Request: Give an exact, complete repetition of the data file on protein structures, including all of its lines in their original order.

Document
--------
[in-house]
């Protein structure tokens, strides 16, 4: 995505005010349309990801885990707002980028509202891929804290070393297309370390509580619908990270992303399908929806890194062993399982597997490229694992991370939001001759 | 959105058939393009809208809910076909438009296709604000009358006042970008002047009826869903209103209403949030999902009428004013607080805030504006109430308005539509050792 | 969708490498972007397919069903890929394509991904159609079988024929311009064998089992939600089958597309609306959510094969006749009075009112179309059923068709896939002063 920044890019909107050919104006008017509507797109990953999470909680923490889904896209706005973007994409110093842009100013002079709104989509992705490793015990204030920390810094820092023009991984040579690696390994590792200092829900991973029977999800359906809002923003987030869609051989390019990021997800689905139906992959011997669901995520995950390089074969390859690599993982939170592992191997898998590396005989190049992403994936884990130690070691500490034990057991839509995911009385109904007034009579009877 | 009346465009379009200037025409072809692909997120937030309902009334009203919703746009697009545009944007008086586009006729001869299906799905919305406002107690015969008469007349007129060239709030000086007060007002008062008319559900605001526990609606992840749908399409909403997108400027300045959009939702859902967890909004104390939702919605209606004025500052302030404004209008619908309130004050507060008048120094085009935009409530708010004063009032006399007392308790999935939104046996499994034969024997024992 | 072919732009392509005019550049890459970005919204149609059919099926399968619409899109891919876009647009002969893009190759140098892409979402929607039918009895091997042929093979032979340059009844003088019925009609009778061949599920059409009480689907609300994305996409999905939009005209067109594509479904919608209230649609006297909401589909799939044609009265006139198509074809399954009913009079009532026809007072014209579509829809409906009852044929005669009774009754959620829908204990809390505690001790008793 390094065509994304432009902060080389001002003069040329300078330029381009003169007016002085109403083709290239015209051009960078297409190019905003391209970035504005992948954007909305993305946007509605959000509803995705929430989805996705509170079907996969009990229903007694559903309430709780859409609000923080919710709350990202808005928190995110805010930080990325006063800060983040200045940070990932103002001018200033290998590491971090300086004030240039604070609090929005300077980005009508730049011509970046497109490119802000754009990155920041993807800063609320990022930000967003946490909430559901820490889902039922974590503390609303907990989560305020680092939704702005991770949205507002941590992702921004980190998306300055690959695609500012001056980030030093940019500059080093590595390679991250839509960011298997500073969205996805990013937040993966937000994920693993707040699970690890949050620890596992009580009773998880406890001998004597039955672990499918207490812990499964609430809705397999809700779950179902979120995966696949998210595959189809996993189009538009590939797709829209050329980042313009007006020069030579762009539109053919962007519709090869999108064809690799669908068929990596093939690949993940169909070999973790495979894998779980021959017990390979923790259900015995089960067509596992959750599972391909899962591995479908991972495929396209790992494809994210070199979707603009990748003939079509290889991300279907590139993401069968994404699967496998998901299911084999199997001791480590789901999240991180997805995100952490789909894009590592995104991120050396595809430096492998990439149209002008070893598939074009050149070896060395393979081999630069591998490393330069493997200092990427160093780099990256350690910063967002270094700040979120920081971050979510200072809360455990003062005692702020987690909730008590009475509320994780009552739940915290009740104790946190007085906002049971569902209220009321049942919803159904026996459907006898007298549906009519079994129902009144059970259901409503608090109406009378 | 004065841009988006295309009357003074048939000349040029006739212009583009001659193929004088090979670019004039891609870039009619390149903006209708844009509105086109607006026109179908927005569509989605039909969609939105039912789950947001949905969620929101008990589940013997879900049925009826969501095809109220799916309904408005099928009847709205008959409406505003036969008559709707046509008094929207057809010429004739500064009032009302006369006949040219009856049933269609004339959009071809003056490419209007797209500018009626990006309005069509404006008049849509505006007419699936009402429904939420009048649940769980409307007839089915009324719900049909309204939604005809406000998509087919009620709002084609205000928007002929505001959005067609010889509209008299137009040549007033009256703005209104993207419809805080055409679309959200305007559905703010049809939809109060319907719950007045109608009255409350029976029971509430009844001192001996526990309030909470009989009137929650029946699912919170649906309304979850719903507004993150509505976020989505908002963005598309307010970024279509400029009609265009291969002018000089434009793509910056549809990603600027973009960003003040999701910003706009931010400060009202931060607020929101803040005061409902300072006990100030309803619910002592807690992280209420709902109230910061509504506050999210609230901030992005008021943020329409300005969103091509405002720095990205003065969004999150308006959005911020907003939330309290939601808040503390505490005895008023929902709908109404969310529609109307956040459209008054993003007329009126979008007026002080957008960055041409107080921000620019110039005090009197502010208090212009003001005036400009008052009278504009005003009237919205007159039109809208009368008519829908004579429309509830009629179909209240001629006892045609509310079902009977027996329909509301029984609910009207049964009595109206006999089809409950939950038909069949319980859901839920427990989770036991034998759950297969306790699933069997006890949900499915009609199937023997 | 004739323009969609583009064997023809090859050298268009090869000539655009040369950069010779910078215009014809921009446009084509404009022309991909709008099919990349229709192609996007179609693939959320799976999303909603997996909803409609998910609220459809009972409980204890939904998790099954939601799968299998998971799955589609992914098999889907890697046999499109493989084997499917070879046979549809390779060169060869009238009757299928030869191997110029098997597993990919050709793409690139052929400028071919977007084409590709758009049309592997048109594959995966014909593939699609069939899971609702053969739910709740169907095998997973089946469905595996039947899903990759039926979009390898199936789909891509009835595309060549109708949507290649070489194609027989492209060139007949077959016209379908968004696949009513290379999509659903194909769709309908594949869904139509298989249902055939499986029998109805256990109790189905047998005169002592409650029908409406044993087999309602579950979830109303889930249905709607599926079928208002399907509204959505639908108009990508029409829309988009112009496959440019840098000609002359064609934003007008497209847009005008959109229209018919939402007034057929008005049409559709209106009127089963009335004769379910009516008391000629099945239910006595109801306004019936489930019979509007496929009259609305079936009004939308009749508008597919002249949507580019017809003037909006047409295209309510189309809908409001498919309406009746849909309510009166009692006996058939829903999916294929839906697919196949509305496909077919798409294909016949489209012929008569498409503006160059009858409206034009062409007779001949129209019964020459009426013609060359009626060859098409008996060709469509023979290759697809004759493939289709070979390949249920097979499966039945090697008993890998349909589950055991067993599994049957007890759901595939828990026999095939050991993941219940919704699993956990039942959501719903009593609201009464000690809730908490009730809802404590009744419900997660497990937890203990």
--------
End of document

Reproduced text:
[in-house]
């Protein structure tokens, strides 16, 4: 995505005010349309990801885990707002980028509202891929804290070393297309370390509580619908990270992303399908929806890194062993399982597997490229694992991370939001001759 | 959105058939393009809208809910076909438009296709604000009358006042970008002047009826869903209103209403949030999902009428004013607080805030504006109430308005539509050792 | 969708490498972007397919069903890929394509991904159609079988024929311009064998089992939600089958597309609306959510094969006749009075009112179309059923068709896939002063 920044890019909107050919104006008017509507797109990953999470909680923490889904896209706005973007994409110093842009100013002079709104989509992705490793015990204030920390810094820092023009991984040579690696390994590792200092829900991973029977999800359906809002923003987030869609051989390019990021997800689905139906992959011997669901995520995950390089074969390859690599993982939170592992191997898998590396005989190049992403994936884990130690070691500490034990057991839509995911009385109904007034009579009877 | 009346465009379009200037025409072809692909997120937030309902009334009203919703746009697009545009944007008086586009006729001869299906799905919305406002107690015969008469007349007129060239709030000086007060007002008062008319559900605001526990609606992840749908399409909403997108400027300045959009939702859902967890909004104390939702919605209606004025500052302030404004209008619908309130004050507060008048120094085009935009409530708010004063009032006399007392308790999935939104046996499994034969024997024992 | 072919732009392509005019550049890459970005919204149609059919099926399968619409899109891919876009647009002969893009190759140098892409979402929607039918009895091997042929093979032979340059009844003088019925009609009778061949599920059409009480689907609300994305996409999905939009005209067109594509479904919608209230649609006297909401589909799939044609009265006139198509074809399954009913009079009532026809007072014209579509829809409906009852044929005669009774009754959620829908204990809390505690001790008793 390094065509994304432009902060080389001002003069040329300078330029381009003169007016002085109403083709290239015209051009960078297409190019905003391209970035504005992948954007909305993305946007509605959000509803995705929430989805996705509170079907996969009990229903007694559903309430709780859409609000923080919710709350990202808005928190995110805010930080990325006063800060983040200045940070990932103002001018200033290998590491971090300086004030240039604070609090929005300077980005009508730049011509970046497109490119802000754009990155920041993807800063609320990022930000967003946490909430559901820490889902039922974590503390609303907990989560305020680092939704702005991770949205507002941590992702921004980190998306300055690959695609500012001056980030030093940019500059080093590595390679991250839509960011298997500073969205996805990013937040993966937000994920693993707040699970690890949050620890596992009580009773998880406890001998004597039955672990499918207490812990499964609430809705397999809700779950179902979120995966696949998210595959189809996993189009538009590939797709829209050329980042313009007006020069030579762009539109053919962007519709090869999108064809690799669908068929990596093939690949993940169909070999973790495979894998779980021959017990390979923790259900015995089960067509596992959750599972391909899962591995479908991972495929396209790992494809994210070199979707603009990748003939079509290889991300279907590139993401069968994404699967496998998901299911084999199997001791480590789901999240991180997805995100952490789909894009590592995104991120050396595809430096492998990439149209002008070893598939074009050149070896060395393979081999630069591998490393330069493997200092990427160093780099990256350690910063967002270094700040979120920081971050979510200072809360455990003062005692702020987690909730008590009475509320994780009552739940915290009740104790946190007085906002049971569902209220009321049942919803159904026996459907006898007298549906009519079994129902009144059970259901409503608090109406009378 | 004065841009988006295309009357003074048939000349040029006739212009583009001659193929004088090979670019004039891609870039009619390149903006209708844009509105086109607006026109179908927005569509989605039909969609939105039912789950947001949905969620929101008990589940013997879900049925009826969501095809109220799916309904408005099928009847709205008959409406505003036969008559709707046509008094929207057809010429004739500064009032009302006369006949040219009856049933269609004339959009071809003056490419209007797209500018009626990006309005069509404006008049849509505006007419699936009402429904939420009048649940769980409307007839089915009324719900049909309204939604005809406000998509087919009620709002084609205000928007002929505001959005067609010889509209008299137009040549007033009256703005209104993207419809805080055409679309959200305007559905703010049809939809109060319907719950007045109608009255409350029976029971509430009844001192001996526990309030909470009989009137929650029946699912919170649906309304979850719903507004993150509505976020989505908002963005598309307010970024279509400029009609265009291969002018000089434009793509910056549809990603600027973009960003003040999701910003706009931010400060009202931060607020929101803040005061409902300072006990100030309803619910002592807690992280209420709902109230910061509504506050999210609230901030992005008021943020329409300005969103091509405002720095990205003065969004999150308006959005911020907003939330309290939601808040503390505490005895008023929902709908109404969310529609109307956040459209008054993003007329009126979008007026002080957008960055041409107080921000620019110039005090009197502010208090212009003001005036400009008052009278504009005003009237919205007159039109809208009368008519829908004579429309509830009629179909209240001629006892045609509310079902009977027996329909509301029984609910009207049964009595109206006999089809409950939950038909069949319980859901839920427990989770036991034998759950297969306790699933069997006890949900499915009609199937023997 | 004739323009969609583009064997023809090859050298268009090869000539655009040369950069010779910078215009014809921009446009084509404009022309991909709008099919990349229709192609996007179609693939959320799976999303909603997996909803409609998910609220459809009972409980204890939904998790099954939601799968299998998971799955589609992914098999889907890697046999499109493989084997499917070879046979549809390779060169060869009238009757299928030869191997110029098997597993990919050709793409690139052929400028071919977007084409590709758009049309592997048109594959995966014909593939699609069939899971609702053969739910709740169907095998997973089946469905595996039947899903990759039926979009390898199936789909891509009835595309060549109708949507290649070489194609027989492209060139007949077959016209379908968004696949009513290379999509659903194909769709309908594949869904139509298989249902055939499986029998109805256990109790189905047998005169002592409650029908409406044993087999309602579950979830109303889930249905709607599926079928208002399907509204959505639908108009990508029409829309988009112009496959440019840098000609002359064609934003007008497209847009005008959109229209018919939402007034057929008005049409559709209106009127089963009335004769379910009516008391000629099945239910006595109801306004019936489930019979509007496929009259609305079936009004939308009749508008597919002249949507580019017809003037909006047409295209309510189309809908409001498919309406009746849909309510009166009692006996058939829903999916294929839906697919196949509305496909077919798409294909016949489209012929008569498409503006160059009858409206034009062409007779001949129209019964020459009426013609060359009626060859098409008996060709469509023979290759697809004759493939289709070979390949249920097979499966039945090697008993890998349909589950055991067993599994049957007890759901595939828990026999095939050991993941219940919704699993956990039942959501719903009593609201009464000690809730908490009730809802404590009744419900997660497990937890203990």